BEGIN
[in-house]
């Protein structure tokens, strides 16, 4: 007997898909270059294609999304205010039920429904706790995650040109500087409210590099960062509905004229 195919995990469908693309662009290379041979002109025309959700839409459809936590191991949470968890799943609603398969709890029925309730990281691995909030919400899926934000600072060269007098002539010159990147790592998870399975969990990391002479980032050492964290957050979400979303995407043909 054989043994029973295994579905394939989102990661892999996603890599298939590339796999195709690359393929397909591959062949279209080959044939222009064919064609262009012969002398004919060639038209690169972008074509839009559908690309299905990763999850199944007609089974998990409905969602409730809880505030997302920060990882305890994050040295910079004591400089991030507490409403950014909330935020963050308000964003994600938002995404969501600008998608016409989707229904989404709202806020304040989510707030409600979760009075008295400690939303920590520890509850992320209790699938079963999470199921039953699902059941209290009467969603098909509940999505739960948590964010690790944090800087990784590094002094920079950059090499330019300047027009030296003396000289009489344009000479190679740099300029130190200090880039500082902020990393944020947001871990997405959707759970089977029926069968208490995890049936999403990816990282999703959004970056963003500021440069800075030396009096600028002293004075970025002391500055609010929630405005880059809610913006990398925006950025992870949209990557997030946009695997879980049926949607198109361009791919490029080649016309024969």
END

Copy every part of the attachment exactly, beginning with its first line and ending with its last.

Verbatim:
[in-house]
């Protein structure tokens, strides 16, 4: 007997898909270059294609999304205010039920429904706790995650040109500087409210590099960062509905004229 195919995990469908693309662009290379041979002109025309959700839409459809936590191991949470968890799943609603398969709890029925309730990281691995909030919400899926934000600072060269007098002539010159990147790592998870399975969990990391002479980032050492964290957050979400979303995407043909 054989043994029973295994579905394939989102990661892999996603890599298939590339796999195709690359393929397909591959062949279209080959044939222009064919064609262009012969002398004919060639038209690169972008074509839009559908690309299905990763999850199944007609089974998990409905969602409730809880505030997302920060990882305890994050040295910079004591400089991030507490409403950014909330935020963050308000964003994600938002995404969501600008998608016409989707229904989404709202806020304040989510707030409600979760009075008295400690939303920590520890509850992320209790699938079963999470199921039953699902059941209290009467969603098909509940999505739960948590964010690790944090800087990784590094002094920079950059090499330019300047027009030296003396000289009489344009000479190679740099300029130190200090880039500082902020990393944020947001871990997405959707759970089977029926069968208490995890049936999403990816990282999703959004970056963003500021440069800075030396009096600028002293004075970025002391500055609010929630405005880059809610913006990398925006950025992870949209990557997030946009695997879980049926949607198109361009791919490029080649016309024969």